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* A MIDSUMMER-Night's DREAM.] This play was entered at Stationers' Hall, Q&. 8, 1600, by Thomas Fisher. It is probable thai the hint for it was received from Chaucer's Knight's Tale.

There is an old black letter pamphlet by W. Bettie, called Titana and Theseus, entered at Stationers' Hall, in 1608; but Shakspeare has taken no hints from it. Titania is also the name of the Queen of the Fairies in Decker's Whore of Babylon, 1607. STEEVENS.

The Midsummer-Night's Dream I suppose to have been written in 1592. See An attempt to ascertain the order of Shakspeare's Plays, Vol. II. MALONE.

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Theseus, Duke of Athens.
Egeus, Father to Hermia.

in love with Hermia.
Philostrate, Master of the Revels to Theseus.
Quince, the Carpenter.
Snug, the Joiner.
Bottom, the Weaver.
Flute, the Bellows-mender.
Snout, the Tinker.
Starveling, the Tailor.
Hippolyta, Queen of the Amazons, hetrothed to

Hermia, Daughter to Egeus, in love with Lysander.
Helena, in love with Demetrius.
Oberon, King of the Fairies.
Titania, Queen of the Fairies.
Puck, or Robin-goodfellow, a Fairy.


Characters in the Interlude

performed by the Clowns.

Other Fairies attending their King and Queen.

Attendants on Theseus and Hippolyta. SCENE, Athens, and a Wood not far from it. * The enumeration of persons was first made by Mr. Rowe.

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Athens. A Room in the Palace of Theseus.



THE. Now, fair Hippolyta, our nuptial hour
Draws on apace; four happy days bring in
Another moon: but, oh, methinks, how slow
This old moon wanes! fhe lingers my desires,
Like to a step-dame, or a dowager,
Long withering out a young man's revenue. *

Hir. Four days will quickly steep themselves in


nights; 3

Four nights will quickly dream away the time;

; And then the moon, like to a silver bow

2 Like- to a step-dame, or a dowager, Long withering out a young man's revenue. ] The authenticity of this reading having been questioned by Dr. Warburton, I shall exemplify it from Chapman's Transation of the 4th Book of Homer. there the goodly plant lies withering out his grace."

STEEVENS, Ut piget annus Pupillis, quos dura premit cuftodia matrum, " Sic mihi tarda fuunt ingrataque tempora." Hor.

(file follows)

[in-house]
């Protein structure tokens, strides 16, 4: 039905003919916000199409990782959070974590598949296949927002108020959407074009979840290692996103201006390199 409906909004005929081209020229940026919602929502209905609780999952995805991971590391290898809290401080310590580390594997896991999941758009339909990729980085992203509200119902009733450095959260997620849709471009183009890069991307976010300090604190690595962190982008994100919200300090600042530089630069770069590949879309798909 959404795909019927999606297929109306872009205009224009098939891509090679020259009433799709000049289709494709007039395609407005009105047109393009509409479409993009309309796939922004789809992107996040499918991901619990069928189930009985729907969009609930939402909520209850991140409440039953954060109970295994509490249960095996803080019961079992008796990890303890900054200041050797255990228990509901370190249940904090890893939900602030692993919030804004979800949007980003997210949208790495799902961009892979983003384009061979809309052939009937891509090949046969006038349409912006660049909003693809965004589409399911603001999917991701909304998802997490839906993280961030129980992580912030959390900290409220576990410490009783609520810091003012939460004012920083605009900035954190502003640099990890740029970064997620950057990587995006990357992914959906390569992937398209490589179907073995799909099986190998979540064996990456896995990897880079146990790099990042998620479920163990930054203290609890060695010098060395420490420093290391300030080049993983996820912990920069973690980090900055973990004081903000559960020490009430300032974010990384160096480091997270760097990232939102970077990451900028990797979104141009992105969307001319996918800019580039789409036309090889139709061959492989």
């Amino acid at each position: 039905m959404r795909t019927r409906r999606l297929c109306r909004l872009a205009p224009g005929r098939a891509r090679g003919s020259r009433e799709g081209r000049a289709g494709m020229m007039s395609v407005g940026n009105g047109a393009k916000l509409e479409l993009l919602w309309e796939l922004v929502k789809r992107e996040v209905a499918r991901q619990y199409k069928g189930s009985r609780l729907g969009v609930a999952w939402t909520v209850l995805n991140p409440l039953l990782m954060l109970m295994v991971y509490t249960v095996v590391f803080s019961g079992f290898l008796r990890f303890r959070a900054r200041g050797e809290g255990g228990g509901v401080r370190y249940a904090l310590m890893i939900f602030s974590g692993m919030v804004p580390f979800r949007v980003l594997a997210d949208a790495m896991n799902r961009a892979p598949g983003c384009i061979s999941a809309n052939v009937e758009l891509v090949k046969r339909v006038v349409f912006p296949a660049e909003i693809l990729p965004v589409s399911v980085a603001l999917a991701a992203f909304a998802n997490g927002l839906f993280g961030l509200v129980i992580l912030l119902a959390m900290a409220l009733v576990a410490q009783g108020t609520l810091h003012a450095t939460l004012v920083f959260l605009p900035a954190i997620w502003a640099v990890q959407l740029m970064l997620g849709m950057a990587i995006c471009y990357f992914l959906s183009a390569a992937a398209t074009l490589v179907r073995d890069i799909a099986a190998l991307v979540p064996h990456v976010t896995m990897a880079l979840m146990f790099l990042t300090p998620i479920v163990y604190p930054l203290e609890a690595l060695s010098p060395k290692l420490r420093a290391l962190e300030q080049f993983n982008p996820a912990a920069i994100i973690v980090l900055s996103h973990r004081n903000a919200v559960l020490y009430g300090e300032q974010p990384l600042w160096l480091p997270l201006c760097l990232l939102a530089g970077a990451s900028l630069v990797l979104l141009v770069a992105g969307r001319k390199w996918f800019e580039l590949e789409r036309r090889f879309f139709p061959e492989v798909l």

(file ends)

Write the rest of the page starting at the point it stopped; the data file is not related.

MALONE. fteep themselves in nights; ] So, in Cymbeline, Ad V. sc. iv.

neither deserve,
“ And yet are feep'd in favours." STEEVENS.

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New bent * in heaven, shall behold the night
Of our folemnities.

Go, Philostrate,
Stir up the Athenian youth to merriments;
Awake the pert and niinble fpirit of mirth;
Turn melancholy forth to funerals,
The pale companion is not for our pomp. -

[ Èxit PhilosTRATE.
Hippolyta, I woo'd thce with my sword,
And won thy love, doing thee injuries;
But I will wed thee in another key,
With pomp, with triumph, and with revelling.'


EGE. Happy be Theseus, our renowned duke!

4 New bent --] The old copies read – Now bent. Correded by Mr. Rowe. MALONE.

s With pomp, wiih triumph, and with revelling. By triumph,
as Mr. Warton bas observed in his late edition of Milton's Poems,
p. 56, we are 10 uuderstand shows, such as maiks, revels, &c. So,
again in King Henry VI. P. III:

" And now what rests, but that we spend the time
6. With 'ftately triumphs, mirthful comick shows,

“ Such as befit the pleasures of the court?"
Again, in ihe pieface to Burton's Anatomie of Melancholy, 1624 :
" Now come tidings of weddings, maskings, mummeries, enter-
tainments, trophies, triumphs, revels, sports, playes." Jonson, as
the same gentleman observes, in the title of his masque called Love's
Triumph through Callipolis, by triumph seems to have meant a grand
proceflion ; and in one of the stage-diređions, it is said, the
triunph is seen far off.” MALONE.

our renowned duke! ] Thus in Chaucer's Knight's Tale :
" Whilom as olde stories tellen us,
" There was a Duk that highte Theseus,
• Of Athenes he was lord and governour," &c.

Mr. Tyrwhitt's edit. v. 861.
Lidgate too, the monk of Bury, in his transiation of the Tragedies
of John Bochas, calls him by the same title, chap. xii. l. 211

“i Duke Theseus had the viđorye."



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